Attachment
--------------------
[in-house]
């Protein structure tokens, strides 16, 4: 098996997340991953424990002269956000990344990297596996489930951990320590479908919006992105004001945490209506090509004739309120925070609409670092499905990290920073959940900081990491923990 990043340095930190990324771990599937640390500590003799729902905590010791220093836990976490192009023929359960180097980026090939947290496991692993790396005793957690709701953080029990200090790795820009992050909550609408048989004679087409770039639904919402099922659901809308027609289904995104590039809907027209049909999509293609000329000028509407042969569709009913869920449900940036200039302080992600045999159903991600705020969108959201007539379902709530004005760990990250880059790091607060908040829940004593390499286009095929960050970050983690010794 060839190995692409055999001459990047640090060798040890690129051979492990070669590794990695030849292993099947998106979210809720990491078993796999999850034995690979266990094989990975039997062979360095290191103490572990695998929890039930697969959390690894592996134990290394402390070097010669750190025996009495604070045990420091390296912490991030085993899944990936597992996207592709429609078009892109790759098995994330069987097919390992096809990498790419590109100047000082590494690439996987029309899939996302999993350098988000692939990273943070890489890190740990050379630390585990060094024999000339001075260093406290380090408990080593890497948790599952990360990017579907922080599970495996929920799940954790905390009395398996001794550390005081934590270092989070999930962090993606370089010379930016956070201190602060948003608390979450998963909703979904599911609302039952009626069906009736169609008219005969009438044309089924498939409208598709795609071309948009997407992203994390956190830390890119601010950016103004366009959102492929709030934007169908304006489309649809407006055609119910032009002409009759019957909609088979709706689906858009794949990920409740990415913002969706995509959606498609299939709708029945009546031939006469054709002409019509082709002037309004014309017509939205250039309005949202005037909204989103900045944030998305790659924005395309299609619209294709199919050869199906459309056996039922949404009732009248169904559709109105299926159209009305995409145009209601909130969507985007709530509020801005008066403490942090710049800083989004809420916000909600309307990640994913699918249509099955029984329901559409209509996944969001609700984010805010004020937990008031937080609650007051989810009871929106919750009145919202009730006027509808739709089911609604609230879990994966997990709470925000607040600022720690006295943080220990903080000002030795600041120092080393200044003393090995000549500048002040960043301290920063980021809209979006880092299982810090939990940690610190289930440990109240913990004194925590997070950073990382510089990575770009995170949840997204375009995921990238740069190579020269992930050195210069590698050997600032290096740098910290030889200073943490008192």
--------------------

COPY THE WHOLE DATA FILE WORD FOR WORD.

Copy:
[in-house]
């Protein structure tokens, strides 16, 4: 098996997340991953424990002269956000990344990297596996489930951990320590479908919006992105004001945490209506090509004739309120925070609409670092499905990290920073959940900081990491923990 990043340095930190990324771990599937640390500590003799729902905590010791220093836990976490192009023929359960180097980026090939947290496991692993790396005793957690709701953080029990200090790795820009992050909550609408048989004679087409770039639904919402099922659901809308027609289904995104590039809907027209049909999509293609000329000028509407042969569709009913869920449900940036200039302080992600045999159903991600705020969108959201007539379902709530004005760990990250880059790091607060908040829940004593390499286009095929960050970050983690010794 060839190995692409055999001459990047640090060798040890690129051979492990070669590794990695030849292993099947998106979210809720990491078993796999999850034995690979266990094989990975039997062979360095290191103490572990695998929890039930697969959390690894592996134990290394402390070097010669750190025996009495604070045990420091390296912490991030085993899944990936597992996207592709429609078009892109790759098995994330069987097919390992096809990498790419590109100047000082590494690439996987029309899939996302999993350098988000692939990273943070890489890190740990050379630390585990060094024999000339001075260093406290380090408990080593890497948790599952990360990017579907922080599970495996929920799940954790905390009395398996001794550390005081934590270092989070999930962090993606370089010379930016956070201190602060948003608390979450998963909703979904599911609302039952009626069906009736169609008219005969009438044309089924498939409208598709795609071309948009997407992203994390956190830390890119601010950016103004366009959102492929709030934007169908304006489309649809407006055609119910032009002409009759019957909609088979709706689906858009794949990920409740990415913002969706995509959606498609299939709708029945009546031939006469054709002409019509082709002037309004014309017509939205250039309005949202005037909204989103900045944030998305790659924005395309299609619209294709199919050869199906459309056996039922949404009732009248169904559709109105299926159209009305995409145009209601909130969507985007709530509020801005008066403490942090710049800083989004809420916000909600309307990640994913699918249509099955029984329901559409209509996944969001609700984010805010004020937990008031937080609650007051989810009871929106919750009145919202009730006027509808739709089911609604609230879990994966997990709470925000607040600022720690006295943080220990903080000002030795600041120092080393200044003393090995000549500048002040960043301290920063980021809209979006880092299982810090939990940690610190289930440990109240913990004194925590997070950073990382510089990575770009995170949840997204375009995921990238740069190579020269992930050195210069590698050997600032290096740098910290030889200073943490008192």